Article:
Ashes and Hearts

Such a topsy-turvy day it is. An emotional maelstrom. How can Valentine’s Day and Ash Wednesday share the same day? My heart doesn’t know how to feel.

I love Valentine’s Day. I always have. But maybe not for the reasons you might imagine. For Woody and me, Valentine’s Day was always a family kind of day. Some cards and candy. Maybe a special breakfast even as everybody rushed off to work and school. Perhaps a note in the lunch box or making cut-out heart cookies after school. But always a family dinner in the dining room with a family favorite dish and a little surprise at each place. A time to remind each family member how loved and cherished they were.

In this chapter of life, we have to do that through Face Time and texting and sending small Valentine surprises through the mail. This Nana loves to do that!

But today is also Ash Wednesday. A day to remember both our origin and our future. Ashes. From dust we came, to dust we will return. It’s a strange time to be thinking of hearts.

Or is it? This particular Ash Wednesday comes at a time when I am more mindful than ever of the intersection of ashes and hearts. Broken hearts. My own heart has been broken recently alongside friends who grieve the tragic loss of a young son. A brilliant young man, the “baby” of the family, gone much too soon. Like the young son of other friends who visited us recently. “Every day is hard, and we are exhausted,” they told us. Exhausting, excruciating, ongoing grief. Someone has observed that “Death is a date in the calendar, but grief is the calendar.” 

So what are we to do with all this love and pain? With these ashes that call us to remember our death and these hearts that remind us of both the joy and the price of love? 

I’m not sure I know what to do with all this. But I do know one thing. This is not the whole story. Definitely not the end of the story. Because what we are called to remember is not just our deaths, but HIS. Through His death, which broke the heart of God His Father, we have life. Life eternal, yes! But also life in Him between now and then.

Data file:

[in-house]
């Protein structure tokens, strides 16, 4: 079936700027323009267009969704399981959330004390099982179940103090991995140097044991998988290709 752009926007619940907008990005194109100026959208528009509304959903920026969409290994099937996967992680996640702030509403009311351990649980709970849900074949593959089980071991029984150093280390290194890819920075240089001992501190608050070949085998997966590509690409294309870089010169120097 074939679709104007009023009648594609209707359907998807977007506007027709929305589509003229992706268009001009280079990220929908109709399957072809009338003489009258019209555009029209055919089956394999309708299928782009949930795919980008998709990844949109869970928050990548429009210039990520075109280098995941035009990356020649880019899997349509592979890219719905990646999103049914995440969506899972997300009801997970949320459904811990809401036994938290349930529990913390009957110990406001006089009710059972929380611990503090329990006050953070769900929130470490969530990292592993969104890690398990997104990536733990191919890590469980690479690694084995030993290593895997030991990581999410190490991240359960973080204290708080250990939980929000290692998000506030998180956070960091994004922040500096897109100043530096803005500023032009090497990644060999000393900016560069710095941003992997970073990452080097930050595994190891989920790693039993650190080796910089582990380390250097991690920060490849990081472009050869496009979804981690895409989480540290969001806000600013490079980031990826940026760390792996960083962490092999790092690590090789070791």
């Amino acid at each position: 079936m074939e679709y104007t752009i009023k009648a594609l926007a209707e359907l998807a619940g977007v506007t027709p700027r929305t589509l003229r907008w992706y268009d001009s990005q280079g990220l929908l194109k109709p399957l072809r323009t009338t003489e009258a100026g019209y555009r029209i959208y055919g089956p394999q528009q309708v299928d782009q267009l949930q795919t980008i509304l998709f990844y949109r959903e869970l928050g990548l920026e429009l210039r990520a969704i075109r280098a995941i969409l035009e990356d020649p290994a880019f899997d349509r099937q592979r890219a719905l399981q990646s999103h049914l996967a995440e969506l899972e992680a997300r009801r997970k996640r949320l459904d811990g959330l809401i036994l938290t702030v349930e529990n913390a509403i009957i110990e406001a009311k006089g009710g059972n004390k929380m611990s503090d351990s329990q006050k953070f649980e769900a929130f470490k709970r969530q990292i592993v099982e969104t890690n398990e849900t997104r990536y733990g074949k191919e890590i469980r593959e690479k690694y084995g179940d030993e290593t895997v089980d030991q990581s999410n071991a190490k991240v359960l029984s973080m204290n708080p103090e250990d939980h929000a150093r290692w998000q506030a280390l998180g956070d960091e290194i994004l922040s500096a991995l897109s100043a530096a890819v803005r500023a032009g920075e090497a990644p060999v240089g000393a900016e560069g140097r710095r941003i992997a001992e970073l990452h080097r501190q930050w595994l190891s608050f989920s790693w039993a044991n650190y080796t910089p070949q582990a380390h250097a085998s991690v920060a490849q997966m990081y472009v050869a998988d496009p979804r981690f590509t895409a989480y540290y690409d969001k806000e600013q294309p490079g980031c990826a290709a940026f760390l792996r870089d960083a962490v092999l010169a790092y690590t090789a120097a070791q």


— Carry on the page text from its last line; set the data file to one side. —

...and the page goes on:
So there is reason both to grieve and to rejoice. Because of His death, our death is not final. Because of His great love (what better to celebrate on Valentine’s Day—and every day?) we will one day be reunited with those we love. 

So back to my maelstrom of emotions. Can I really wish you a Happy Valentine’s Day on this Ash Wednesday? In the midst of our beginning journey through Lent, and against the backdrop of sorrow and loss this real life brings, is there a place for happiness?

YES! But maybe what I really mean is not so much happiness as joy. The joy to which we journey as we walk through Lent. The kind of joy Walter Wangerin defines in my favorite Lenten devotional, Reliving the Passion, (p. 31):

The difference between shallow happiness and a deep, sustaining joy is sorrow. Happiness lives where sorrow is not. When sorrow arrives, happiness dies. It can’t stand pain. Joy, on the other hand, rises from sorrow and therefore can withstand all grief. Joy, by the grace of God, is the transfiguration of suffering into endurance, and of endurance into character, and of character into hope—and the hope that has become our joy does not . . . disappoint us.
— Walter Wangerin

So, because of the ashes, in the midst of the ashes, because of Heaven, because of His death and resurrection, I can wish you a truly joy-filled, hope-filled Happy Valentine’s Day!